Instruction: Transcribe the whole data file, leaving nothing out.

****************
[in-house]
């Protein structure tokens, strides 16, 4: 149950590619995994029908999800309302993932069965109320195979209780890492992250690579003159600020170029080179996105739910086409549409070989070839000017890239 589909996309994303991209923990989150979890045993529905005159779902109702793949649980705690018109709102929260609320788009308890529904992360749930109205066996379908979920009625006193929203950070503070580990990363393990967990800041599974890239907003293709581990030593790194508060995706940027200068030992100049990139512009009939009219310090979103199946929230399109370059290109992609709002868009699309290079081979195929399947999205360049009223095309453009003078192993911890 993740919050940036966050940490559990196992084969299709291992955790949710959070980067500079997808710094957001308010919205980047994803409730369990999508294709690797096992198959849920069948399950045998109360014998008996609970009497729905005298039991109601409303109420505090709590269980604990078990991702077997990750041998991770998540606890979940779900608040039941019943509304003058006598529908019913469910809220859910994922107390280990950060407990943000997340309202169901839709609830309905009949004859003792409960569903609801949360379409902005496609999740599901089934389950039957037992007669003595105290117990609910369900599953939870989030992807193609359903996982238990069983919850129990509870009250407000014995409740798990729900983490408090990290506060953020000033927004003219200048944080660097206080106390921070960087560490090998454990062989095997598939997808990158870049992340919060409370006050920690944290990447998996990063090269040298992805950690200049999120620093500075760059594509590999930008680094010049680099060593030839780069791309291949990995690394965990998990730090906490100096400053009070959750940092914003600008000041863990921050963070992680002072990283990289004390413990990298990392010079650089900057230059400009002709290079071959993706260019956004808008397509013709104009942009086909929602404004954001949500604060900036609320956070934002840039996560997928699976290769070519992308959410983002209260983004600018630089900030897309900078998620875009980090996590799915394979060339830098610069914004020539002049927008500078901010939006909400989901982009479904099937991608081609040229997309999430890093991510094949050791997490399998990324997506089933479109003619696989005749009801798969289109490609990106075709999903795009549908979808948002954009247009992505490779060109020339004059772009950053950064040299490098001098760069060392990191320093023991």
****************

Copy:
[in-house]
């Protein structure tokens, strides 16, 4: 149950590619995994029908999800309302993932069965109320195979209780890492992250690579003159600020170029080179996105739910086409549409070989070839000017890239 589909996309994303991209923990989150979890045993529905005159779902109702793949649980705690018109709102929260609320788009308890529904992360749930109205066996379908979920009625006193929203950070503070580990990363393990967990800041599974890239907003293709581990030593790194508060995706940027200068030992100049990139512009009939009219310090979103199946929230399109370059290109992609709002868009699309290079081979195929399947999205360049009223095309453009003078192993911890 993740919050940036966050940490559990196992084969299709291992955790949710959070980067500079997808710094957001308010919205980047994803409730369990999508294709690797096992198959849920069948399950045998109360014998008996609970009497729905005298039991109601409303109420505090709590269980604990078990991702077997990750041998991770998540606890979940779900608040039941019943509304003058006598529908019913469910809220859910994922107390280990950060407990943000997340309202169901839709609830309905009949004859003792409960569903609801949360379409902005496609999740599901089934389950039957037992007669003595105290117990609910369900599953939870989030992807193609359903996982238990069983919850129990509870009250407000014995409740798990729900983490408090990290506060953020000033927004003219200048944080660097206080106390921070960087560490090998454990062989095997598939997808990158870049992340919060409370006050920690944290990447998996990063090269040298992805950690200049999120620093500075760059594509590999930008680094010049680099060593030839780069791309291949990995690394965990998990730090906490100096400053009070959750940092914003600008000041863990921050963070992680002072990283990289004390413990990298990392010079650089900057230059400009002709290079071959993706260019956004808008397509013709104009942009086909929602404004954001949500604060900036609320956070934002840039996560997928699976290769070519992308959410983002209260983004600018630089900030897309900078998620875009980090996590799915394979060339830098610069914004020539002049927008500078901010939006909400989901982009479904099937991608081609040229997309999430890093991510094949050791997490399998990324997506089933479109003619696989005749009801798969289109490609990106075709999903795009549908979808948002954009247009992505490779060109020339004059772009950053950064040299490098001098760069060392990191320093023991």